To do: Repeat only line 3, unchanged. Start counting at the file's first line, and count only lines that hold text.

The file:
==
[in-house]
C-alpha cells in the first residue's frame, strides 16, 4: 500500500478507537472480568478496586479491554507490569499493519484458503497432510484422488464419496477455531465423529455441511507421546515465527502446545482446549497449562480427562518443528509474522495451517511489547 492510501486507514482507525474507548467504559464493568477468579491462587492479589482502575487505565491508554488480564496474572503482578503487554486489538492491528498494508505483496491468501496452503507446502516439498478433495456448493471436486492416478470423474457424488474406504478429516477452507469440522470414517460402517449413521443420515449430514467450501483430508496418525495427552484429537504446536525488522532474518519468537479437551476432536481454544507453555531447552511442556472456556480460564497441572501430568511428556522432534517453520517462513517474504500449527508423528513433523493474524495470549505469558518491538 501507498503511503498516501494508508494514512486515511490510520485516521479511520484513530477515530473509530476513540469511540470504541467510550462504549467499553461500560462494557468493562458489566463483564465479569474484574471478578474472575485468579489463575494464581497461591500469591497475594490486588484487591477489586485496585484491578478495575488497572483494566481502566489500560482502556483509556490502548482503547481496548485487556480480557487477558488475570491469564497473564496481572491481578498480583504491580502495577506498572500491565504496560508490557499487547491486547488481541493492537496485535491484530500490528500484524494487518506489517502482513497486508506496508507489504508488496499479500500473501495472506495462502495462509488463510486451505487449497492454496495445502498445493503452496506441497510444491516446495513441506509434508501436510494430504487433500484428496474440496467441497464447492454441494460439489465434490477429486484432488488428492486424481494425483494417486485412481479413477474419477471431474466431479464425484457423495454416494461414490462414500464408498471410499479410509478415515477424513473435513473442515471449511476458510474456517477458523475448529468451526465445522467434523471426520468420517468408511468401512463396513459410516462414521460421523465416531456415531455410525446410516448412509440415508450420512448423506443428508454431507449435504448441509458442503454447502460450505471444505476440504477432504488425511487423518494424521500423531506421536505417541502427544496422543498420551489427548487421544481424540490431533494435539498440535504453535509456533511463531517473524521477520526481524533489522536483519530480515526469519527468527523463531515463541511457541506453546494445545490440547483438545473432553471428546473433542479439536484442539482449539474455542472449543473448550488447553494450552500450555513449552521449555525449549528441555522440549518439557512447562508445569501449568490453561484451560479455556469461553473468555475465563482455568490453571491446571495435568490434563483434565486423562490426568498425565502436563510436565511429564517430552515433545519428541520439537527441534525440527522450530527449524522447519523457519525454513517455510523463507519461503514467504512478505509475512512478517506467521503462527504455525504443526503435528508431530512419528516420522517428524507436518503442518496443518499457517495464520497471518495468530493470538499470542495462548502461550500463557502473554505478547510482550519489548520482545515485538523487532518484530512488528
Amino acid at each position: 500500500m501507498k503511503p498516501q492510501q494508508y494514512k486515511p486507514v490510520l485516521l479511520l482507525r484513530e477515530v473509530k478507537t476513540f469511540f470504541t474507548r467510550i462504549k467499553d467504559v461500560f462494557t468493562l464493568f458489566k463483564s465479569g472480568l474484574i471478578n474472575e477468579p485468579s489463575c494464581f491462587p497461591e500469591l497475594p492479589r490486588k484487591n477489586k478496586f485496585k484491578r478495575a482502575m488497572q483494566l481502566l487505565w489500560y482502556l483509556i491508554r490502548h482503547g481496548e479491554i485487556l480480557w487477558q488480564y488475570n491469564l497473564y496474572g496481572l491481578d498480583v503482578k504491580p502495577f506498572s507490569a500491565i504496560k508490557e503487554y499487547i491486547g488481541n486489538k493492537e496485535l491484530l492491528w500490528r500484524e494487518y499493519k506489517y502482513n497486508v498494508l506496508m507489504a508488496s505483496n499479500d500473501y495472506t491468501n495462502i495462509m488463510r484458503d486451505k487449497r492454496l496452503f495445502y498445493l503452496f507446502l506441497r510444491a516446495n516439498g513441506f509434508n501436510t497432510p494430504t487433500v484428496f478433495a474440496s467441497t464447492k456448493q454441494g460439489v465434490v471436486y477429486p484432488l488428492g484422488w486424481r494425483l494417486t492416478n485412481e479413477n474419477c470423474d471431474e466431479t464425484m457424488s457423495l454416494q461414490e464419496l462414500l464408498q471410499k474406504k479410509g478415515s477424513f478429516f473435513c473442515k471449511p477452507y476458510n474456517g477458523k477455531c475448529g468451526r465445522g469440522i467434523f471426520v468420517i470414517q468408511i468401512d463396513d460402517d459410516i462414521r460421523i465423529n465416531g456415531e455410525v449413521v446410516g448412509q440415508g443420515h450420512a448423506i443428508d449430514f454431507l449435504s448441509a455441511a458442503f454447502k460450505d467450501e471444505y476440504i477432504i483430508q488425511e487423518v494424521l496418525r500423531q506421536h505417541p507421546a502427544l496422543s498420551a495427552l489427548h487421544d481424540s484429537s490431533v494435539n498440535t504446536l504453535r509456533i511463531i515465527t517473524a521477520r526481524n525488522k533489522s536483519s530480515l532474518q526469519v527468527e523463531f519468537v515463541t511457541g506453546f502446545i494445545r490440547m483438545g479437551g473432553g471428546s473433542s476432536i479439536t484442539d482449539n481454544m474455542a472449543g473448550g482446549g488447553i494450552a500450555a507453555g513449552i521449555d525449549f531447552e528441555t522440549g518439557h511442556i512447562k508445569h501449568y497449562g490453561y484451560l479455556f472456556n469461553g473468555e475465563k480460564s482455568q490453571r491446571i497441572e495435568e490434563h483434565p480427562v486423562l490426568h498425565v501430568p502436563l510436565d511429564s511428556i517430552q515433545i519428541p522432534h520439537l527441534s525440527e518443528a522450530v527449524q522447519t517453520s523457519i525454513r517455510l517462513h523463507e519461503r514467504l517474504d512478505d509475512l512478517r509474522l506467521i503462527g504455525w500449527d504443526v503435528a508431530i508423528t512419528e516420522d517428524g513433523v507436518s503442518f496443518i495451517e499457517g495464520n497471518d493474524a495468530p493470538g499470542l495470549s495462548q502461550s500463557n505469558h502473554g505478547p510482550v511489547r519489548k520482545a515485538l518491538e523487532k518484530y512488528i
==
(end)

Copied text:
Amino acid at each position: 500500500m501507498k503511503p498516501q492510501q494508508y494514512k486515511p486507514v490510520l485516521l479511520l482507525r484513530e477515530v473509530k478507537t476513540f469511540f470504541t474507548r467510550i462504549k467499553d467504559v461500560f462494557t468493562l464493568f458489566k463483564s465479569g472480568l474484574i471478578n474472575e477468579p485468579s489463575c494464581f491462587p497461591e500469591l497475594p492479589r490486588k484487591n477489586k478496586f485496585k484491578r478495575a482502575m488497572q483494566l481502566l487505565w489500560y482502556l483509556i491508554r490502548h482503547g481496548e479491554i485487556l480480557w487477558q488480564y488475570n491469564l497473564y496474572g496481572l491481578d498480583v503482578k504491580p502495577f506498572s507490569a500491565i504496560k508490557e503487554y499487547i491486547g488481541n486489538k493492537e496485535l491484530l492491528w500490528r500484524e494487518y499493519k506489517y502482513n497486508v498494508l506496508m507489504a508488496s505483496n499479500d500473501y495472506t491468501n495462502i495462509m488463510r484458503d486451505k487449497r492454496l496452503f495445502y498445493l503452496f507446502l506441497r510444491a516446495n516439498g513441506f509434508n501436510t497432510p494430504t487433500v484428496f478433495a474440496s467441497t464447492k456448493q454441494g460439489v465434490v471436486y477429486p484432488l488428492g484422488w486424481r494425483l494417486t492416478n485412481e479413477n474419477c470423474d471431474e466431479t464425484m457424488s457423495l454416494q461414490e464419496l462414500l464408498q471410499k474406504k479410509g478415515s477424513f478429516f473435513c473442515k471449511p477452507y476458510n474456517g477458523k477455531c475448529g468451526r465445522g469440522i467434523f471426520v468420517i470414517q468408511i468401512d463396513d460402517d459410516i462414521r460421523i465423529n465416531g456415531e455410525v449413521v446410516g448412509q440415508g443420515h450420512a448423506i443428508d449430514f454431507l449435504s448441509a455441511a458442503f454447502k460450505d467450501e471444505y476440504i477432504i483430508q488425511e487423518v494424521l496418525r500423531q506421536h505417541p507421546a502427544l496422543s498420551a495427552l489427548h487421544d481424540s484429537s490431533v494435539n498440535t504446536l504453535r509456533i511463531i515465527t517473524a521477520r526481524n525488522k533489522s536483519s530480515l532474518q526469519v527468527e523463531f519468537v515463541t511457541g506453546f502446545i494445545r490440547m483438545g479437551g473432553g471428546s473433542s476432536i479439536t484442539d482449539n481454544m474455542a472449543g473448550g482446549g488447553i494450552a500450555a507453555g513449552i521449555d525449549f531447552e528441555t522440549g518439557h511442556i512447562k508445569h501449568y497449562g490453561y484451560l479455556f472456556n469461553g473468555e475465563k480460564s482455568q490453571r491446571i497441572e495435568e490434563h483434565p480427562v486423562l490426568h498425565v501430568p502436563l510436565d511429564s511428556i517430552q515433545i519428541p522432534h520439537l527441534s525440527e518443528a522450530v527449524q522447519t517453520s523457519i525454513r517455510l517462513h523463507e519461503r514467504l517474504d512478505d509475512l512478517r509474522l506467521i503462527g504455525w500449527d504443526v503435528a508431530i508423528t512419528e516420522d517428524g513433523v507436518s503442518f496443518i495451517e499457517g495464520n497471518d493474524a495468530p493470538g499470542l495470549s495462548q502461550s500463557n505469558h502473554g505478547p510482550v511489547r519489548k520482545a515485538l518491538e523487532k518484530y512488528i